Work makes Americans unhealthy, unhappy and insecure

Americans today expect work to be at odds with their personal health, happiness and security.

We spend at least half of our awake adult lives working, which increasingly involves things like eating unhealthy food, staying up late and missing out on time with family.

But why?

Because that’s the standard we’ve set in corporate culture. A company’s "hero" is the person who starts early, stays late and makes work their #1 priority. As individuals we all have an innate desire to succeed, to achieve, to grow, to want to do good and to be valuable. For many of us, our access to the way we want to feel, to our success at work is to be more like the hero.

It was weird, when I started working at Habits at Work, my world was flipped around. I was used to being in the office at my desk at 7 AM and going home at 7 PM. I loved my work and more importantly I loved being great at what I did: beating deadlines and impressing colleagues. When I joined Habits at Work, I was sent a team handbook to read before I started. It mentioned casually how most of the team comes into the office around 10 AM and works from home on Fridays. I thought, "that’s nice to say and we’ll see what really happens when I show up."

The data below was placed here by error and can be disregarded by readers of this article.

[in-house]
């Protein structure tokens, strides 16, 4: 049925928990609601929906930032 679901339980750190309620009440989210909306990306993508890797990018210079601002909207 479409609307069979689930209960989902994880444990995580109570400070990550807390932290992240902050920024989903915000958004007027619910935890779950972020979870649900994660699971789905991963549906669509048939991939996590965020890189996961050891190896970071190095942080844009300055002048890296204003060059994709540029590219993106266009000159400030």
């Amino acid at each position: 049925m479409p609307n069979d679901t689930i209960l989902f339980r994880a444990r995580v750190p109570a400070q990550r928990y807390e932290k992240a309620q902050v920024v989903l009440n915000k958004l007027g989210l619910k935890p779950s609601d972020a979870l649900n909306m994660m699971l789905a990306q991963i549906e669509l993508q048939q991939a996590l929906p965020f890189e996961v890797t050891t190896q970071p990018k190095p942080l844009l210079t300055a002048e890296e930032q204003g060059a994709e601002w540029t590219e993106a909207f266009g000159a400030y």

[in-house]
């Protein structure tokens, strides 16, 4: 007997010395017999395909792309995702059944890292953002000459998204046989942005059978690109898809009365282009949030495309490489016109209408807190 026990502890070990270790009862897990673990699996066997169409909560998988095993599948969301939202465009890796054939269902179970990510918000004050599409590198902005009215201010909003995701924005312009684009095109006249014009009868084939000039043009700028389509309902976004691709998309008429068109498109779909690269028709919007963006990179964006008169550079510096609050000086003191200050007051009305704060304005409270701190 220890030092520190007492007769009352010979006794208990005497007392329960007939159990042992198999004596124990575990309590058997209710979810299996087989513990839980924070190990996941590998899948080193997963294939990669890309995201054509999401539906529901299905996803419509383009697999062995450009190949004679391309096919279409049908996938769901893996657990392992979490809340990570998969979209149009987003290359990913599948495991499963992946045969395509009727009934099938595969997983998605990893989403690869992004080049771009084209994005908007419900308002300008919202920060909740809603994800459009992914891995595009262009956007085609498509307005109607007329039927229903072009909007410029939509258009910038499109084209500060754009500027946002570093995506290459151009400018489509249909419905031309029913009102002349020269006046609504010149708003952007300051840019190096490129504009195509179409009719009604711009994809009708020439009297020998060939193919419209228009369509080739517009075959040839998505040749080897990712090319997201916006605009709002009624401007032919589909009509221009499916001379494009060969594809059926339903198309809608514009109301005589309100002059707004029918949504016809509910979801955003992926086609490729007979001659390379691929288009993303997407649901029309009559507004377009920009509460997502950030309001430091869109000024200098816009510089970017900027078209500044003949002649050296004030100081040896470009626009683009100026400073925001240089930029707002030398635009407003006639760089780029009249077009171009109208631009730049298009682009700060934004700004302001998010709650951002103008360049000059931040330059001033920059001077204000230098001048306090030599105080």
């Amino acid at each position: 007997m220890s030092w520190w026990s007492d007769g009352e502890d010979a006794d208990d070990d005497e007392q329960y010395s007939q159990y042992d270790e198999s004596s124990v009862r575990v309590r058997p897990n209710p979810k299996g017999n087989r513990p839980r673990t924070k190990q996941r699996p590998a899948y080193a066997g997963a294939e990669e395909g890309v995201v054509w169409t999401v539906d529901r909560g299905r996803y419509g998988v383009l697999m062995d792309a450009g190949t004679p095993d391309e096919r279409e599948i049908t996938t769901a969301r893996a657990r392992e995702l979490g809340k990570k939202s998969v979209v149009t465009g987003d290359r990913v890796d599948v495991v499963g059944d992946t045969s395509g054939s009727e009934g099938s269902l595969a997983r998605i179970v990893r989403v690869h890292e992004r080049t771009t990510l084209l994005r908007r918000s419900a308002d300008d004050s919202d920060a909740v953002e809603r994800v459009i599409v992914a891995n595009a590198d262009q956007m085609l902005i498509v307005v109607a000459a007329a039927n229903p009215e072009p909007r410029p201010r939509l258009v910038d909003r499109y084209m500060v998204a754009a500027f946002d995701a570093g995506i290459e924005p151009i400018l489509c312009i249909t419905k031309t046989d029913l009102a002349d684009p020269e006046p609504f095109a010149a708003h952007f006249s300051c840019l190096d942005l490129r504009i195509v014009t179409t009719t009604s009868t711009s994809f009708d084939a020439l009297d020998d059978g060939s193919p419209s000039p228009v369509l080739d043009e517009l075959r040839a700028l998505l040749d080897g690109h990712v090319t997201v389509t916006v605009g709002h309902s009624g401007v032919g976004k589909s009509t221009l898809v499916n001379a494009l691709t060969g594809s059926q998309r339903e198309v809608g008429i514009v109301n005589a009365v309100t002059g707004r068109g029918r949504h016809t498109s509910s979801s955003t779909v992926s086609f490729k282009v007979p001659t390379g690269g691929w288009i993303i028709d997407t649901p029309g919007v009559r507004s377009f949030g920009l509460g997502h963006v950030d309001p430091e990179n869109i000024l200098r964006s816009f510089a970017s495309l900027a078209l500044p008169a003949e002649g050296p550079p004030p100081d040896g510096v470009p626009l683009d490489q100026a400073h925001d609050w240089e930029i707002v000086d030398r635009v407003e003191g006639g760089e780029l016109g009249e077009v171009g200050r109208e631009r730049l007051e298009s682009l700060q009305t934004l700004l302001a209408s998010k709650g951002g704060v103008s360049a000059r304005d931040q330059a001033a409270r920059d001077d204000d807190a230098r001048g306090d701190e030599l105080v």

One month in I was still coming in at 7 or 8 am and seeing my colleagues come in at 10. I would work and work and work so much that our founder, Andrew Sykes, told me to go home, to enjoy time with my wife and to leave the office. It was hard to do. I felt guilty, even though our culture is about taking care of yourself, and making sure you are healthy, happy and secure SO THAT you can show up to work at your best.

The corporate hero archetype was embedded so strong into me.

It did not take long to understand why Andrew wanted me to go home. He wanted me to work in the ways I worked best and NOT the ways I thought I should be working to impress him or others. It was a freeing feeling, having the autonomy expressly given to me to be conscious about my most efficient work habits which include taking walks, working from home, taking mid-day naps and working at odd times.

In having flexibility with my work, I’ve been able tap into flow more often in my work. I now work smarter, at the times I’m most efficient, avoiding time sucks like peak traffic hours for commuting and unnecessary meetings. By being more efficient and flexible, I’ve also found myself more engaged on a DAILY basis and have avoided those days and weeks where I felt totally burnt out. I show up better every single day because I take care of myself first and the company second.

By flipping the standard of what makes a corporate hero on its head, our team has changed our world of work from one that takes away from our ability to thrive to one that enhances it.

What if we could get other companies to flip the script as well?

That’s the exciting mission my team and I are on. Our focus is on driving company performance by helping change the world of work, one company at a time.


Join us at WORK ROOM Seattle

If you want to know more about how you can begin to change your corporate hero archetype, join us at WORK ROOM, where Andrew and I work alongside business leaders to challenge their status quo while soaking in our 10+ years of research on employee performance and creating their own optimal roadmap for employee performance.

This post was authored by Aaron Levy.

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